What It Means To Be a Showrunner (The Art Of Running a TV Show) w/ Carole Kirschner

Carole Kirschner interview

Carole Kirschner started as an assistant and worked her way up to become a senior level creative television executive. She was at CBS Comedy and then hired as Vice President of Steven Spielberg’s first Amblin Television. During that time, she heard more than 3,000 pitches, bought hundreds of scripts, and was involved in developing dozens of television series. She also created the CBS Diversity Institute Writers Mentoring Program, which she ran for 14 years. She also helped Jeff Melvoin (creator of the WGA Showrunner Training Program) develop the program’s curriculum. She’s also an entertainment career coach. She wrote a book revealing the “inside,” unwritten truth about what it takes to succeed in this business. Hollywood Game Plan: How to Land a Job in Film, TV and Digital Entertainment has been enthusiastically received and is used in many colleges and universities across the country. She recently launched a 20-part virtual course on breaking into the business: Carole Kirschner’s Hollywood Boot Camp.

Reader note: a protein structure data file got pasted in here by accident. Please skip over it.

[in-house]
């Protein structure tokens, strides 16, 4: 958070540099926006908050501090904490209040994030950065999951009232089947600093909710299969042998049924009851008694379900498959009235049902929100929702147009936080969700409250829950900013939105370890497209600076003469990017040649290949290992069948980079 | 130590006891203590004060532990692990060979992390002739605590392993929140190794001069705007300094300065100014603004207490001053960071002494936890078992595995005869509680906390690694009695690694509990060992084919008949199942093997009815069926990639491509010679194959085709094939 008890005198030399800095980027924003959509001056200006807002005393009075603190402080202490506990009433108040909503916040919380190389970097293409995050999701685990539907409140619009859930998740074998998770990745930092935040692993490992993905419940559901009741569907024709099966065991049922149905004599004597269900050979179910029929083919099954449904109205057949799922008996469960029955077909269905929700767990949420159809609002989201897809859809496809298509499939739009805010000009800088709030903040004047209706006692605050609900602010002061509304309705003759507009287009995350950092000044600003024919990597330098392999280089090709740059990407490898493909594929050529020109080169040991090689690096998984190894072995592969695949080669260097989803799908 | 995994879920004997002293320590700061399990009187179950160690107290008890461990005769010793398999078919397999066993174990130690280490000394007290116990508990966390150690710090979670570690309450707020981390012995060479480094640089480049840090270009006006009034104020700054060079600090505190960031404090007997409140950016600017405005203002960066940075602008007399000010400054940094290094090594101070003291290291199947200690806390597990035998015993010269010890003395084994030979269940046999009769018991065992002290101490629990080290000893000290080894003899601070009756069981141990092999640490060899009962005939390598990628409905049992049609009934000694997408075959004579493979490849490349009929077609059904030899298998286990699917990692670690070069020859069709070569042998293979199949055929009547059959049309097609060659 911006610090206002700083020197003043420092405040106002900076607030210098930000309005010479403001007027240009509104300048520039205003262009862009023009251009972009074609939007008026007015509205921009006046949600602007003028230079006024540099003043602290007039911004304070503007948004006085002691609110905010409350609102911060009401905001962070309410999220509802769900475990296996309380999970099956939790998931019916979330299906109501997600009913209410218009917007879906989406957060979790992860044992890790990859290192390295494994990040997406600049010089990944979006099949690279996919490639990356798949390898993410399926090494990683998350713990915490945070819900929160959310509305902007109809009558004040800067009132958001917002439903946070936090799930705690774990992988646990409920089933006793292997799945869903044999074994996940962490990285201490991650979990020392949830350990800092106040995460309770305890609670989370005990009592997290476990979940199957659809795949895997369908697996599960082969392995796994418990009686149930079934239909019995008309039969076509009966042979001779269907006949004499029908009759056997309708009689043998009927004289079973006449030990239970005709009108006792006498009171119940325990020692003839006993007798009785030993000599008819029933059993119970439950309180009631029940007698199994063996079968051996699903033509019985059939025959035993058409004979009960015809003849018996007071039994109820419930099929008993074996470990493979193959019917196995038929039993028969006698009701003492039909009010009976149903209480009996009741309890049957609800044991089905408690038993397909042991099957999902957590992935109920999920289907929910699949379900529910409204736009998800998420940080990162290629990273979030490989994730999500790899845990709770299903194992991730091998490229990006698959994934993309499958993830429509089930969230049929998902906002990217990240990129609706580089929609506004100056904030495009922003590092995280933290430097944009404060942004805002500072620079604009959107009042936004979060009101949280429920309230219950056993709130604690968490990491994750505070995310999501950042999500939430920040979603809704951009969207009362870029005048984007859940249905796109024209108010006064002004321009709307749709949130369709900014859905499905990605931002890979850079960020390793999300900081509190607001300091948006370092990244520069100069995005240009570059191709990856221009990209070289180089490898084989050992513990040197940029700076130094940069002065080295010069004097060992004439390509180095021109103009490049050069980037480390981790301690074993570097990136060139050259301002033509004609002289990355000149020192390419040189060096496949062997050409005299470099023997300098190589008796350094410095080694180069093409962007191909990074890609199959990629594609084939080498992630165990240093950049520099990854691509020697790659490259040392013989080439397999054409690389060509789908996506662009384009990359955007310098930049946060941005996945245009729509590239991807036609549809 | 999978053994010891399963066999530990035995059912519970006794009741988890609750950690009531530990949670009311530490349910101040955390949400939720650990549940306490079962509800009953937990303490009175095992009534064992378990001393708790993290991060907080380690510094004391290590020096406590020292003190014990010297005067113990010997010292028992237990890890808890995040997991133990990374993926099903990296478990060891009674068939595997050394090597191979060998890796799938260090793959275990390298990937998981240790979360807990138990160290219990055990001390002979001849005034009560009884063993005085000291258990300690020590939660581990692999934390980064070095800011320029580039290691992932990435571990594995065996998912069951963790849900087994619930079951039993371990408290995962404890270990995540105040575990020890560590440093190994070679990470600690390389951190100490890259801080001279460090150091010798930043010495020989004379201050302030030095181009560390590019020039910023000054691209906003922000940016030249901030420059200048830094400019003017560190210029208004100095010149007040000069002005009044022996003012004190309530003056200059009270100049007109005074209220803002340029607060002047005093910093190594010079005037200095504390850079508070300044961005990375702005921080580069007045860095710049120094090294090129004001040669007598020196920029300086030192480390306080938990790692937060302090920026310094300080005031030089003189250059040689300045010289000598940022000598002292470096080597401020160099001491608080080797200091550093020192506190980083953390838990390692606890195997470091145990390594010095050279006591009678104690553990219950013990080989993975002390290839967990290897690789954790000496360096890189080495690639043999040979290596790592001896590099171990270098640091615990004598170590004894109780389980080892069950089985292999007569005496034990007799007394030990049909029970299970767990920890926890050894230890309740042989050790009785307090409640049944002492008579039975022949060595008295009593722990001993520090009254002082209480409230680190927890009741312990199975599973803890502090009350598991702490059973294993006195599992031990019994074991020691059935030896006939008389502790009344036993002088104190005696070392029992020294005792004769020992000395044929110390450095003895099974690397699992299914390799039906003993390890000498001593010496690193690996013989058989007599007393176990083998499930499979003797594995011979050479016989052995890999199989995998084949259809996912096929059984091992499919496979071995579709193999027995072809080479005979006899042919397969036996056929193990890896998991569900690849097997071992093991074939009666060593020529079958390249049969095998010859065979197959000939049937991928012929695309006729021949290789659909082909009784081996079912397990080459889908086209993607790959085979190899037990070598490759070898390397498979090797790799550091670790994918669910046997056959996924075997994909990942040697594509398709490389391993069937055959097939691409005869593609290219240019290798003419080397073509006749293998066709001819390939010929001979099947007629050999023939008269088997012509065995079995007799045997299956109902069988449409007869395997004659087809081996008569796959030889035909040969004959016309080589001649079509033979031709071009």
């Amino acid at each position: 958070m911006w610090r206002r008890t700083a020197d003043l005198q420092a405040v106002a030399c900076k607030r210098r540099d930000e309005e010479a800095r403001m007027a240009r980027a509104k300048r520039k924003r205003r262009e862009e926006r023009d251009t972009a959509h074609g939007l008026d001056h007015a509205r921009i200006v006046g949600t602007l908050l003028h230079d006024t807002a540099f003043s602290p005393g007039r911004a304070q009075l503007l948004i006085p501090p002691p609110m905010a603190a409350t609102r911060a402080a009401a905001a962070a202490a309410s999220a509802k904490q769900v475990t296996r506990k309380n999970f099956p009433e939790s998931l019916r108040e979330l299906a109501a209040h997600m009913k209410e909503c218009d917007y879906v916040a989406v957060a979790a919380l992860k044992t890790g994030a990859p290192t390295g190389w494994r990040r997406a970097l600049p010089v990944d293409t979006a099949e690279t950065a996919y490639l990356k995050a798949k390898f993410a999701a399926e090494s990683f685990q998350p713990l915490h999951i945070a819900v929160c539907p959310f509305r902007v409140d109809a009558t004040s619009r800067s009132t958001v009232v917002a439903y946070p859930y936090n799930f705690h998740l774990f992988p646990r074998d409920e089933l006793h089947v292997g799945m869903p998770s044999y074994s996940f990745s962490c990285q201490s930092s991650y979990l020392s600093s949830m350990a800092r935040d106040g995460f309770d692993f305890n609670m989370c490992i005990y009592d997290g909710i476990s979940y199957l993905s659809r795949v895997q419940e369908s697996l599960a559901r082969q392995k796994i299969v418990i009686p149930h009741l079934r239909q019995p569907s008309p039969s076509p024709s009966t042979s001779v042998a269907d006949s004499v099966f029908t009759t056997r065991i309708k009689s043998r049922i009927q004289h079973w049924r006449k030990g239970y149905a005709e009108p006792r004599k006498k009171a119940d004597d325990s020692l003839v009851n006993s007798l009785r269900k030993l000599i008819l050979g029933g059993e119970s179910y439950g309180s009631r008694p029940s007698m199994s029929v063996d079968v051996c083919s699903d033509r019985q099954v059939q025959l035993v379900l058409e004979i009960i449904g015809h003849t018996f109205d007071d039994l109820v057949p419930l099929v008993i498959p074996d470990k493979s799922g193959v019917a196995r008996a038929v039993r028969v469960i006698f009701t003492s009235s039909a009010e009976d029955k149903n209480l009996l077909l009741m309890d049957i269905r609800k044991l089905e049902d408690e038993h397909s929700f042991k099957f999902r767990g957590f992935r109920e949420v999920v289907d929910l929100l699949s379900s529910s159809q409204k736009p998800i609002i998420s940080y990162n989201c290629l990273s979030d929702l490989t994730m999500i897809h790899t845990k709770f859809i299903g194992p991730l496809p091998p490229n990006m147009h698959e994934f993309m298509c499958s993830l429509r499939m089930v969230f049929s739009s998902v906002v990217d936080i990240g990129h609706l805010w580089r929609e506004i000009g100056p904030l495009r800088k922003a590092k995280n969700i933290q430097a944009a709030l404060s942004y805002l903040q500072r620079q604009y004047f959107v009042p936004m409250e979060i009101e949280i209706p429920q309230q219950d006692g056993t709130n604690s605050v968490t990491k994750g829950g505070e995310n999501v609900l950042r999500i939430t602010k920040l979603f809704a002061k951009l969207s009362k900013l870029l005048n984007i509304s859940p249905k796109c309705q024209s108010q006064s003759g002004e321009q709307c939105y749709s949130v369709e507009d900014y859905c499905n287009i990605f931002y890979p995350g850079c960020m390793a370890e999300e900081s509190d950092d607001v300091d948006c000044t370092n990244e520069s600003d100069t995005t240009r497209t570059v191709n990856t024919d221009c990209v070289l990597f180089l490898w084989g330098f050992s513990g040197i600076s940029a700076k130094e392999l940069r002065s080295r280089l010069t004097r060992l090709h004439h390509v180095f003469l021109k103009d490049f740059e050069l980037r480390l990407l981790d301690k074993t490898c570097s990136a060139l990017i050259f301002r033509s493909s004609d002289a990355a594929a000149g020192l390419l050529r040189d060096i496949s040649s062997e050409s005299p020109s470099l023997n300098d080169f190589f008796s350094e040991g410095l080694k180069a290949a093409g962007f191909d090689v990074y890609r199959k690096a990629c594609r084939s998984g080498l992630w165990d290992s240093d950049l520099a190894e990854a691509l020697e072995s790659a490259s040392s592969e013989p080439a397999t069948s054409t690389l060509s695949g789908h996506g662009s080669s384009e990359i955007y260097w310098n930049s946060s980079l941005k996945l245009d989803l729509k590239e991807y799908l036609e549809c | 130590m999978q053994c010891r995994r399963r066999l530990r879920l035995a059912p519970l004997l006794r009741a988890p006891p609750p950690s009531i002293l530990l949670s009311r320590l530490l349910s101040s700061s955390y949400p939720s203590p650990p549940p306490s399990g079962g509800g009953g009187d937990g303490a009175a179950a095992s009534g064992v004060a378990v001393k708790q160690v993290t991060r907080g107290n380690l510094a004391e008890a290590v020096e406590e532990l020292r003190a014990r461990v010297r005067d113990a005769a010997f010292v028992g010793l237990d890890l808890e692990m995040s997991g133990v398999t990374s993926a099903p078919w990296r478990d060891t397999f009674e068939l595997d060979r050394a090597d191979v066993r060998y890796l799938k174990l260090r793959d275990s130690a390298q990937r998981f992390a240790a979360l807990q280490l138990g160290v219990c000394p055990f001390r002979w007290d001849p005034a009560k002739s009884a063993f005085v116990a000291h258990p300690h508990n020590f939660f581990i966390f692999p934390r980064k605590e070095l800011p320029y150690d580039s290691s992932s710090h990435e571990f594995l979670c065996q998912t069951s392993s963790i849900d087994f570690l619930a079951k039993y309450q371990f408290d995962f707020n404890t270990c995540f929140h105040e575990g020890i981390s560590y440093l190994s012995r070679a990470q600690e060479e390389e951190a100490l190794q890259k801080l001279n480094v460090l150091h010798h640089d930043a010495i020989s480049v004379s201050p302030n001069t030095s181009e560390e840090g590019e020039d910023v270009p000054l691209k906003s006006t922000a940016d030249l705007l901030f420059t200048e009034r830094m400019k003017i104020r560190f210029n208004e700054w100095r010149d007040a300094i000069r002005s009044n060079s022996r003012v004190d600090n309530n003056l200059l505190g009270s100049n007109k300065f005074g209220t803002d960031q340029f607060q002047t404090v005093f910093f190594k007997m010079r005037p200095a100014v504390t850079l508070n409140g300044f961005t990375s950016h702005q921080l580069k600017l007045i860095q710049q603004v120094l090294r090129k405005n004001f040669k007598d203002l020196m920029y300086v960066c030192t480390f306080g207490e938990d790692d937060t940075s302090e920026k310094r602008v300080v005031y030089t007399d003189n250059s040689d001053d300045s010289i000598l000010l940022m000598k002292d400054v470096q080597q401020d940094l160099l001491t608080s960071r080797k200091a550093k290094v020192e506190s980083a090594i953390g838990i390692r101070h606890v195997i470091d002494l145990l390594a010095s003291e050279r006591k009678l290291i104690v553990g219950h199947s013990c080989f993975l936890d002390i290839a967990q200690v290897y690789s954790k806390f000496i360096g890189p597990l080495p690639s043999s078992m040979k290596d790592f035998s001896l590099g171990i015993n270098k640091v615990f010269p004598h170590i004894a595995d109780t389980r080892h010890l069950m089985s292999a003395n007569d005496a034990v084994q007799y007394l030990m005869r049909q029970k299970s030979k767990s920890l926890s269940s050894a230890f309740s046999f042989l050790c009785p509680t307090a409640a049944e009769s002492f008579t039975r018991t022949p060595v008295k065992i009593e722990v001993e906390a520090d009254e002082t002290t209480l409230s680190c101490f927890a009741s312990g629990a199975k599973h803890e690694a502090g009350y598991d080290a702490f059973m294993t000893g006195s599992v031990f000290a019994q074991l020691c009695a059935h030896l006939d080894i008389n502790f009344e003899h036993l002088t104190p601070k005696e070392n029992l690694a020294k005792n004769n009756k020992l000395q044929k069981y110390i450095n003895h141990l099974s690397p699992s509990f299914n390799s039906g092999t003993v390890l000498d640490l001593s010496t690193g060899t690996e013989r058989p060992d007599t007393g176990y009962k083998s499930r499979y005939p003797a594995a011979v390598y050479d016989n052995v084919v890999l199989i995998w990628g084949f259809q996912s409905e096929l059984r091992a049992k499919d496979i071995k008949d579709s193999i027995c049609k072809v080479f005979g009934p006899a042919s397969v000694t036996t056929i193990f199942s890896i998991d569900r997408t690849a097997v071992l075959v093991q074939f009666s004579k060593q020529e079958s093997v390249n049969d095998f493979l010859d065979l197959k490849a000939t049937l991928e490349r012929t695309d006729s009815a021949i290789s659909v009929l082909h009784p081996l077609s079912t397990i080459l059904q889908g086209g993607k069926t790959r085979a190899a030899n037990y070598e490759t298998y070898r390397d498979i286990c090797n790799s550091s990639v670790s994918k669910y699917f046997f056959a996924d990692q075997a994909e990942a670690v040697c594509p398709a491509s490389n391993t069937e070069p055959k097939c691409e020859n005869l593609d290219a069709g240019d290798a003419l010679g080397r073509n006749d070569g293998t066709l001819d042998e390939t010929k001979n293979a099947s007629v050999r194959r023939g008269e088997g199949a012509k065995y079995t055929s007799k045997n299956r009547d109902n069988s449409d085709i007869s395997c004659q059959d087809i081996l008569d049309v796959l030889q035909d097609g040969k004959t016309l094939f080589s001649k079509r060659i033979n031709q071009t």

This show is sponsored by Experiment 27. Get the discovery call script & questions template HERE.
In this episode you’ll learn:
  • [01:36] about WGA showrunner training program
  • [04:17] Who typically applies to the program
  • [06:13] What is a network looking for in a showrunner
  • [07:37] Being a showrunner is hard job
  • [09:05] How are top showrunners spending their time
  • [11:45] In TV only a writer can be a showrunner
  • [13:22] How to decide on a story development
  • [15:40] How to staff the writers room
  • [17:25] Book to read on how to develop a TV series
  • [18:10] How applicants get picked for the program
  • [21:50] What do writers find most challenging
  • [24:00] How can writers delegate better
Links mentioned:
Brought to you by Experiment 27. Find us on Youtube.
If you’ve enjoyed the episode, please subscribe to The Alex Berman Podcast on iTunes and leave us a 5-star review.

 

No Comments

Sorry, the comment form is closed at this time.